Hospitals often struggle to thrive in vulnerable communities, but industry leaders can take steps to ensure patients in those underserved regions still have access to the care they need.
The American Hospital Association’s board of trustees convened the Task Force on Ensuring Access in Vulnerable Communities to devise strategies that hospitals can use to make sure they continue to offer care in those regions.
"As hospitals begin to define how to provide more coordinated care #ensuringaccess is more important than ever" AHA President Rick Pollack— AmericanHospitalAsn (@ahahospitals) November 29, 2016
The task force, made up of 29 hospital and health system leaders and state hospital association CEOs, released its report (PDF) Tuesday. Among their suggestions:
- Take on the social determinants of health. Screen patients to identify their social needs and align with community organizations to help tackle these issues. Make sure patients understand which groups may be able to offer help and navigate them to the correct people.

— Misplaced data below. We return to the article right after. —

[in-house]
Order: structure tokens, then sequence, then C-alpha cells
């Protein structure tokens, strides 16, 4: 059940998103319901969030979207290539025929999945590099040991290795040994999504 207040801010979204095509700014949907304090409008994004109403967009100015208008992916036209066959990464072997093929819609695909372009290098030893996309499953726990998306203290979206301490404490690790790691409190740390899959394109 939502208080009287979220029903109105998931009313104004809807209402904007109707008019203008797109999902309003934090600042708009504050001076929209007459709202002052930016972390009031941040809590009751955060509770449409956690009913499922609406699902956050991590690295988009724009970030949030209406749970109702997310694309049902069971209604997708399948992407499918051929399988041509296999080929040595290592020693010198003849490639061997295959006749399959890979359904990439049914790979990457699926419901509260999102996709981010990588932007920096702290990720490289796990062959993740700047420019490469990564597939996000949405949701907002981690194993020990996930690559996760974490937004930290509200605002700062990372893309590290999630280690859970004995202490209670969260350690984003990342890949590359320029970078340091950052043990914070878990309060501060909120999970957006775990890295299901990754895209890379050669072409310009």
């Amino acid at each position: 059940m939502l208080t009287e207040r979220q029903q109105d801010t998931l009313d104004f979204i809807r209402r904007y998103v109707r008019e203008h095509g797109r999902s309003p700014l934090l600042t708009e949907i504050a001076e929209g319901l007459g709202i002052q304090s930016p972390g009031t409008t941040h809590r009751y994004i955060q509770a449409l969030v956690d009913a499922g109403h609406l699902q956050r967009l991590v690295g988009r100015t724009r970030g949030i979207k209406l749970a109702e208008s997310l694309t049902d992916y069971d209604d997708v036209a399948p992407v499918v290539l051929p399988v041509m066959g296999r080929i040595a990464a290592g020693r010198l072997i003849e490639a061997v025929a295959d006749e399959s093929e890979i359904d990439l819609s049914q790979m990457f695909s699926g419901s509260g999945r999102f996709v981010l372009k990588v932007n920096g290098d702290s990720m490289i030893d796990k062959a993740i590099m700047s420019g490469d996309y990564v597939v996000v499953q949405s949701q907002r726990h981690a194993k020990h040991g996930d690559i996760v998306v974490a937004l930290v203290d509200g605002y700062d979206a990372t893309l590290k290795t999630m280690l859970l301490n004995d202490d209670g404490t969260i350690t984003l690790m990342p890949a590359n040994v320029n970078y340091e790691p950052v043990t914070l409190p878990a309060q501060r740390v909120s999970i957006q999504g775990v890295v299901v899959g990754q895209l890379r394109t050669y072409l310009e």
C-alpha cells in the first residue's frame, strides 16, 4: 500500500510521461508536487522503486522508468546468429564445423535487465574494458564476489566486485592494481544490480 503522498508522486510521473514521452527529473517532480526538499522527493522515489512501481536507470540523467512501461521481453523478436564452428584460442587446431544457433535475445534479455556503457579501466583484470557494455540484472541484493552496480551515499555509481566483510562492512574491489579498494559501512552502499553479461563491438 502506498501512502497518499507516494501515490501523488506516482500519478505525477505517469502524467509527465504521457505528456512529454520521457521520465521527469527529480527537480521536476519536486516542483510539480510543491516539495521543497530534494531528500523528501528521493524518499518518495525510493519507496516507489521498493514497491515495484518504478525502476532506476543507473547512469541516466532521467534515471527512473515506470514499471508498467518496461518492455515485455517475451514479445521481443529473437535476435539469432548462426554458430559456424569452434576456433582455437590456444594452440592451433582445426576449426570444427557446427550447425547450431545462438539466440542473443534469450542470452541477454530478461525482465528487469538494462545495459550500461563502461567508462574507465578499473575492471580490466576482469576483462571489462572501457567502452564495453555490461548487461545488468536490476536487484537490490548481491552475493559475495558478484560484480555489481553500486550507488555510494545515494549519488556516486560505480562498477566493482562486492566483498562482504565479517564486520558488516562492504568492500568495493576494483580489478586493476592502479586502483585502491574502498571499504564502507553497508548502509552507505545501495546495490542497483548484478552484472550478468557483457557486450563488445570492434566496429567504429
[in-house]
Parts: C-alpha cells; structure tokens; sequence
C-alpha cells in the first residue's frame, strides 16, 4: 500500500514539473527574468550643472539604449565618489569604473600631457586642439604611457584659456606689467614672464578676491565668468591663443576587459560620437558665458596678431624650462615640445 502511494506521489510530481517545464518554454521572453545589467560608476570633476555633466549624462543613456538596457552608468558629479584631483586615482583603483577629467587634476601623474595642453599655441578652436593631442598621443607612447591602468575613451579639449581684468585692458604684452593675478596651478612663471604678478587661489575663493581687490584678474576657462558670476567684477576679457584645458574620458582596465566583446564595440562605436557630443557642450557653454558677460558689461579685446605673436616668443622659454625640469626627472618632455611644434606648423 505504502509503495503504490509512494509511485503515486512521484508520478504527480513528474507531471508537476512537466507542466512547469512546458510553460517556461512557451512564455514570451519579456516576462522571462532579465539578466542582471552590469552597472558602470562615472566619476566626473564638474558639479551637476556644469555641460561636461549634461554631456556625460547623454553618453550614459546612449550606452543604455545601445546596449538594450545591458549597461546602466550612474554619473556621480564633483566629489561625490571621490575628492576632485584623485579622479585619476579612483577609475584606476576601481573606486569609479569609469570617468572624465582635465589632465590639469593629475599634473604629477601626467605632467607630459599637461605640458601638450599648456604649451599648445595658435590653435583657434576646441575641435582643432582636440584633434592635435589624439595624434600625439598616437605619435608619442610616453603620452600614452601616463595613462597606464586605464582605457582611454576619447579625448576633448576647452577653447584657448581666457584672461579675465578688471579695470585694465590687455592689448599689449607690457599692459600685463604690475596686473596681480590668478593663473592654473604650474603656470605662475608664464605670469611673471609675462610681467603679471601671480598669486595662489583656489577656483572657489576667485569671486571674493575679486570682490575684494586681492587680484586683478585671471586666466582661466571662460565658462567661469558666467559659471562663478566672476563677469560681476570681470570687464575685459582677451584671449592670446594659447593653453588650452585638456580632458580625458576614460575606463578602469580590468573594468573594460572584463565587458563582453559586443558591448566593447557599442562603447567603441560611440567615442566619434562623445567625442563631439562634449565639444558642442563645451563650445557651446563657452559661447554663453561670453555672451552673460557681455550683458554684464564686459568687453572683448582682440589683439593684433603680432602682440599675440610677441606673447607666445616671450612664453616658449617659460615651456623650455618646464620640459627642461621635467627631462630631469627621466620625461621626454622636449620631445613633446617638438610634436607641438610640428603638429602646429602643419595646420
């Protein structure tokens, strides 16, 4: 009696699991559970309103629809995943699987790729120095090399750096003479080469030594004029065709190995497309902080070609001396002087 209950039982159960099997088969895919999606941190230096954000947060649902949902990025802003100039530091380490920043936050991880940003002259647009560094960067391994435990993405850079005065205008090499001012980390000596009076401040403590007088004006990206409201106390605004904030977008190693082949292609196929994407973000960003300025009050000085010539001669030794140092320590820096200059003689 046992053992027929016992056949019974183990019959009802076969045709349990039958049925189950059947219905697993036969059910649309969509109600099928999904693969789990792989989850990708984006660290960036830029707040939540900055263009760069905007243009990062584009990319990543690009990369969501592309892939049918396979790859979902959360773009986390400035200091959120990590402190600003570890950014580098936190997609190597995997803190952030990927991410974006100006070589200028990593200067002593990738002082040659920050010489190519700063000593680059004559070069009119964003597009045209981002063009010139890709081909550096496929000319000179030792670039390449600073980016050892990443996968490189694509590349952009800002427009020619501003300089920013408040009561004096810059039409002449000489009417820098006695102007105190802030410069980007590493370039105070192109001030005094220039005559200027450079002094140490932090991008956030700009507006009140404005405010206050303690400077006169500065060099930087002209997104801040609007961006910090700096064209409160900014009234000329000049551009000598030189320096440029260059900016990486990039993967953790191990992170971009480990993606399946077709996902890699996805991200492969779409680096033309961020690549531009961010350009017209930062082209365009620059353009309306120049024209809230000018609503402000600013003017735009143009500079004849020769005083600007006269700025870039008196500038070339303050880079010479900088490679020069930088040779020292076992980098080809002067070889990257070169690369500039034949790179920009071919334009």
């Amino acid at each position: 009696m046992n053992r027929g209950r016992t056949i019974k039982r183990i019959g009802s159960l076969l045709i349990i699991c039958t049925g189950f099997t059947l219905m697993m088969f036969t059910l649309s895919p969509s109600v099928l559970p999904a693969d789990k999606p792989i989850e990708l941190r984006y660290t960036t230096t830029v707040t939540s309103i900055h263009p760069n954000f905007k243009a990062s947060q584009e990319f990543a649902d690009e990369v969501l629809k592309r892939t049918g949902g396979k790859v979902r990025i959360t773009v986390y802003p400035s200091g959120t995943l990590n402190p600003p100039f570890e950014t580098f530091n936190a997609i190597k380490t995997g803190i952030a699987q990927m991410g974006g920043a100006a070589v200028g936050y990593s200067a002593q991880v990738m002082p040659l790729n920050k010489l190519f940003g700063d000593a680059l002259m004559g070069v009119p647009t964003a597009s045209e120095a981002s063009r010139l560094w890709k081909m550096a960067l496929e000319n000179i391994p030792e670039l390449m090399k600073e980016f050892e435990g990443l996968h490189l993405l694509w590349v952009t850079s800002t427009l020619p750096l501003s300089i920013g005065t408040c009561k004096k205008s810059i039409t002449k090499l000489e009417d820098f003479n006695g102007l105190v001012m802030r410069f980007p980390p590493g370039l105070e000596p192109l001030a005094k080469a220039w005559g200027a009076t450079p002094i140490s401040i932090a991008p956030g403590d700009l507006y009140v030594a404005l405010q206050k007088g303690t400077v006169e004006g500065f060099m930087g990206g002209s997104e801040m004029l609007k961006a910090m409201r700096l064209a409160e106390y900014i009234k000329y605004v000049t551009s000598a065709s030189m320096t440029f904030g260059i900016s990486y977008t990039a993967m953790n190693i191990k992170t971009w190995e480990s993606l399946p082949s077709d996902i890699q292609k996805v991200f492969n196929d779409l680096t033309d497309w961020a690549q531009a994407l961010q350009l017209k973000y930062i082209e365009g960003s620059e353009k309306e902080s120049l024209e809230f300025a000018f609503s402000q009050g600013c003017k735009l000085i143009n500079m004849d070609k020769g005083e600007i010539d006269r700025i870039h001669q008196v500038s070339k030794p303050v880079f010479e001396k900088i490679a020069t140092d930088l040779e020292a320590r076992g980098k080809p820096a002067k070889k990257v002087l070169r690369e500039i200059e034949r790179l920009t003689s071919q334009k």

- Reduce or reassess inpatient capacity. The healthcare industry has increasingly emphasized outpatient care, and inpatient offerings should reflect the needs of the surrounding community.
- Offer urgent care services. Urgent care provides an access point for patients with non-life-threatening medical needs and is a way for patients in underserved areas to see doctors without crowding into the emergency department.
- Invest in telehealth. Virtual monitoring is a less expensive, around-the-clock option for patients, especially those who may live far from their nearest medical center.
- Align rural hospitals and community clinics. When these institutions work in tandem, patients have more care options. Alignment between hospitals and other community organizations can also improve access to oral and behavioral healthcare.
- Consider Indian Health Service hospitals. Non-IHS hospitals should work alongside those in the system to offer more care options to those patients.
“As hospitals explore how to meet the needs of patients they serve, they will need to create strong ties to community stakeholders and this report offers alternatives for collaborative work to promote healthier communities,” Jim Skogsbergh, CEO of Advocate Health Care and AHA board chair, said in a post announcing the report’s release.